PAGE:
Have you ever gone to a conference meeting where the room set up didn’t really match the format of the meeting? It can be uncomfortable and can really take your mind off of the meeting at hand. How to plan a conference meeting room set up basically depends on what’s going to happen during the conference meeting itself. Most of my beefs with the meeting room set up are centered around theater style settings. Those are the meetings where there are only chairs (like a theater) that faced the stage where the presenter is. This set up is perfectly fine for a keynote or presentation style of conference meeting. But all too often the audience is expected to take notes or participate in some way shape or form. This is when it becomes a little difficult to balance a notepad and whatever else you brought into the meeting.
How to Plan a Conference Meeting Room Set up for the Type of Meeting
A good conference facility, or more particularly a good conference manager, is able to suggest room setups based on your conference meeting format. I have been in the position where I’ve suggested formats to meeting planners in the past. Of course my suggestions were just that, suggestions. The ultimate decision is up to the person paying the bills – usually the conference planner. And often I see where they wouldn’t take the setup advice because they wanted to increase capacity or for whatever reason didn’t think the suggested set up was for them. And all too often I have listened to the attendees or conference delegates while they complain that there was no place to put their coffee, to write on, etc.
Following Is a Guidelines on Meeting Room Set ups:
As mentioned above this is a very common set up as it involves only chairs set up in rows facing the stage or front of the room. This is an ideal set up for a keynote speaker or for conference meeting were the format is more presentation style. This is also the typical format for press conferences.
Is very similar to a theater style set up except that each row of chairs has a small narrow rectangular table in front of it. As the name suggest this is an ideal set up when you require your conference attendees to write down information that they will receive during the meeting. Of course as you deviate from the theater style set up you do start to lose room space as you are adding additional equipment.
A round set up is very typical for a meal function. However, rounds are also used for some conference meeting setups. Usually rounds are used during a meeting if there will be food and beverage offered either before, during or after. When Rounds are used for a conference meeting, the setups is usually referred to as a half round. Unlike a meal function, you will lose about 40% use of the round as you position the chairs to face the front of the room (where the speaker or action is occurring).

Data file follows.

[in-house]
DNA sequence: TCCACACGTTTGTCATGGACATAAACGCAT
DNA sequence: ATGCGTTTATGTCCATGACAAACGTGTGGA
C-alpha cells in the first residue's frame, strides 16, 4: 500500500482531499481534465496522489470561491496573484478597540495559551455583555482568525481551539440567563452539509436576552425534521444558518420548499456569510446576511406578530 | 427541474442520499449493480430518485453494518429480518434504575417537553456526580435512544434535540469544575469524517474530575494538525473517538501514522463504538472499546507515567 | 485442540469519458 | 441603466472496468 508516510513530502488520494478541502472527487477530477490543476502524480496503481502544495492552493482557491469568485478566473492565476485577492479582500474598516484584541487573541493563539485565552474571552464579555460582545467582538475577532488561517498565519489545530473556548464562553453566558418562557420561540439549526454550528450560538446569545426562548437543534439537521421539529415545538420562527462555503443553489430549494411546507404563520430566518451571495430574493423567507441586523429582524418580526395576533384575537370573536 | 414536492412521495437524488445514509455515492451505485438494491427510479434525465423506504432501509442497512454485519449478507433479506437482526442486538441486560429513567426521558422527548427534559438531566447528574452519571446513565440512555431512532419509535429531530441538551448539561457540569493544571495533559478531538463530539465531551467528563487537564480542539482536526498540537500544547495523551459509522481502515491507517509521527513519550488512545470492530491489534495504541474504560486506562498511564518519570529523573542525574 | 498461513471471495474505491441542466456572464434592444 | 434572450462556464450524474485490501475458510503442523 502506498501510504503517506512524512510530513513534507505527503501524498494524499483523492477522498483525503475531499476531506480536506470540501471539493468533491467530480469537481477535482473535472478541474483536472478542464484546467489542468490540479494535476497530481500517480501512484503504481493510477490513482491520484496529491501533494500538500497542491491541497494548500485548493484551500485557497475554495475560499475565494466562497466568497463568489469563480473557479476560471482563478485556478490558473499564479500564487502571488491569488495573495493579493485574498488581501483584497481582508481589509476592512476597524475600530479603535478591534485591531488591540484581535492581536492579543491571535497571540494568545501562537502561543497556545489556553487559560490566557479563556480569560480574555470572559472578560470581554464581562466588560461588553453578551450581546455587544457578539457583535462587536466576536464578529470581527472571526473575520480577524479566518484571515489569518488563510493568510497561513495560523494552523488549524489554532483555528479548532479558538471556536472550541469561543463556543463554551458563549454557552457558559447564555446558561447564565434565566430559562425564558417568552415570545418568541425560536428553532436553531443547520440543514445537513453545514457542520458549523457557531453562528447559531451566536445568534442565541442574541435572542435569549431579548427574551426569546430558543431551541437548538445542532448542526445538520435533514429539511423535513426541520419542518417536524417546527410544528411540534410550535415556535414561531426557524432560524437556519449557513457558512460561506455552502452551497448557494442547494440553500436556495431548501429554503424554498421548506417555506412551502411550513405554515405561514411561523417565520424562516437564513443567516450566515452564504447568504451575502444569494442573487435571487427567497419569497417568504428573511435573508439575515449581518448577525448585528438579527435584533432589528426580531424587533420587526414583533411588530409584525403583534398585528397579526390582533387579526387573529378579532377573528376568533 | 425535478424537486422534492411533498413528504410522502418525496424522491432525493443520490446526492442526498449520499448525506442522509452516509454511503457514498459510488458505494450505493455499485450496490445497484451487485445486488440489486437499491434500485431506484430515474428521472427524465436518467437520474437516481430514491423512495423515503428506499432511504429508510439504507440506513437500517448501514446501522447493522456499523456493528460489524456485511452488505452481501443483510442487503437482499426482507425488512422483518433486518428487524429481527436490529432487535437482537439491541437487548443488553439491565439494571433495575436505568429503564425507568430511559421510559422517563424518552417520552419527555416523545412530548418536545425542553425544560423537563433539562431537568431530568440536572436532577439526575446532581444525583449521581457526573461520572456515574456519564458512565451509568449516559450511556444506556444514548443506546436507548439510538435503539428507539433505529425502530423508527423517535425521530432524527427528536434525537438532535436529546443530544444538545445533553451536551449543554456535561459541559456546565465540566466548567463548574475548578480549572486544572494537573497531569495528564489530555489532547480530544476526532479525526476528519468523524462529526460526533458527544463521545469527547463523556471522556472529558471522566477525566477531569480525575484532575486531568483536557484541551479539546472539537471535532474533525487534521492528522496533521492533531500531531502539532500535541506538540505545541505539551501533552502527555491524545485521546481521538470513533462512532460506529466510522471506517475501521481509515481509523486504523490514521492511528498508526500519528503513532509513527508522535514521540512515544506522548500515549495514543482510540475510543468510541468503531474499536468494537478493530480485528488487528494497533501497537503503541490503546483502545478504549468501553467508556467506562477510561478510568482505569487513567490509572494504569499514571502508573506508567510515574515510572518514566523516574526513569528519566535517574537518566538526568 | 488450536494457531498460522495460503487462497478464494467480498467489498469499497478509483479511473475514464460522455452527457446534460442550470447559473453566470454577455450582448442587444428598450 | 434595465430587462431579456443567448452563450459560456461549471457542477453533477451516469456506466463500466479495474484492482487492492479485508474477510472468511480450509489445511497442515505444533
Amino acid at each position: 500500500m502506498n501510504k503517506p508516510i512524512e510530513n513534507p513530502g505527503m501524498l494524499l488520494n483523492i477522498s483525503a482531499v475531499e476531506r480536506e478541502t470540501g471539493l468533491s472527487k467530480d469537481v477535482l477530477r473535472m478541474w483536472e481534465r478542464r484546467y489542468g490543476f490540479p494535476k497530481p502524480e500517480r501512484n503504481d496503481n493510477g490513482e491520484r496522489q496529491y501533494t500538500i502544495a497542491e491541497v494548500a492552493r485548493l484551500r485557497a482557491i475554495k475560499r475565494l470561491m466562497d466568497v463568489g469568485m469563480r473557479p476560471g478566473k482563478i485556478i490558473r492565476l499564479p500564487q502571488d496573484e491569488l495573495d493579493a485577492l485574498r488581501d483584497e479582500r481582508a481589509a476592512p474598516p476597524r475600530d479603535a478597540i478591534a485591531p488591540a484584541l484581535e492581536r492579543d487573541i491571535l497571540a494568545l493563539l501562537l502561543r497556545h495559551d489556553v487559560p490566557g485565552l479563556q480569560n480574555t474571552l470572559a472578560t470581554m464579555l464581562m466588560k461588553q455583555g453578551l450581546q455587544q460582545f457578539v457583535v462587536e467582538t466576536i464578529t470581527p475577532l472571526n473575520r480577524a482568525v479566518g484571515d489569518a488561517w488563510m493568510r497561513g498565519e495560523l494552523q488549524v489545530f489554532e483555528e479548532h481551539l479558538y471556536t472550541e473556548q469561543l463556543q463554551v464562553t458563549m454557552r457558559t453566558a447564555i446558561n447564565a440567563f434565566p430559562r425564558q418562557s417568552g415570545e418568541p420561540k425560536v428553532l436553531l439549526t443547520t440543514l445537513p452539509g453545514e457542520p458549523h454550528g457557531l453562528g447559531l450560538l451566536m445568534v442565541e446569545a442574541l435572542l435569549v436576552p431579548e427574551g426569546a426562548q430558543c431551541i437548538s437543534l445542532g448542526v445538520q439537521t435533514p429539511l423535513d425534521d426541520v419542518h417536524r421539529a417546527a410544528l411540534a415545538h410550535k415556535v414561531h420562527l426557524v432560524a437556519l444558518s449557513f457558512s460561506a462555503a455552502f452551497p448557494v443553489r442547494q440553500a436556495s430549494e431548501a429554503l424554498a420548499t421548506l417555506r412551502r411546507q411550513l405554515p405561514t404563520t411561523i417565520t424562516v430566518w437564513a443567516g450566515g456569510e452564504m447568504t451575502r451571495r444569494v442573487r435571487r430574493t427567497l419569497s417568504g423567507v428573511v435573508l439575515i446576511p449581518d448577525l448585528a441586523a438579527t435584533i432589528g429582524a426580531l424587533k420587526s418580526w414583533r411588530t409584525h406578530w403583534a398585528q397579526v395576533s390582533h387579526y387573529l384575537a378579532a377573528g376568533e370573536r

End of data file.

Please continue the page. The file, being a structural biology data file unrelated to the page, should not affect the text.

As the name suggest this set up involves a series of tables joined in position in the shape like the U. The conference meeting presenter is usually positioned at the opening and have a table all to themselves. In-house company meetings use this popular format. You’ve probably seen this set up for many political meetings or hearings with the leader at the head table.
Think of a U-shaped but completely closed. Basically the set up completes a square. There can still be a conference speaker or lead, but they are positioned at a seat like everybody else. Negotiating meeting rooms are commonly set up this way. It enables all sides to have equal workspace. And, especially for negotiations, the set up is ideal as you can easily see the people or persons that you need to speak to.
Use our room capacity calculator to help you determine the right setup for your space.
Budget – if your budget is tight, consider having a theater style setup. The benefit is that it takes the venue far less time to set up and you can use a smaller room than you would by using a different configuration.
Food and beverage – when determining your configuration, and if you are also requiring food and beverage consider a set up where your attendees have a table in front of them. This can save you both on time and from having to rent another room to host a meal function.
These are just a few of the more common conference meeting room setups. When you are selecting a venue for your conference, ask your venue contact for their recommendations. They know their meeting rooms, and after a few questions about what you’re looking for, they will be able to match a conference meeting room set up that will work for your group.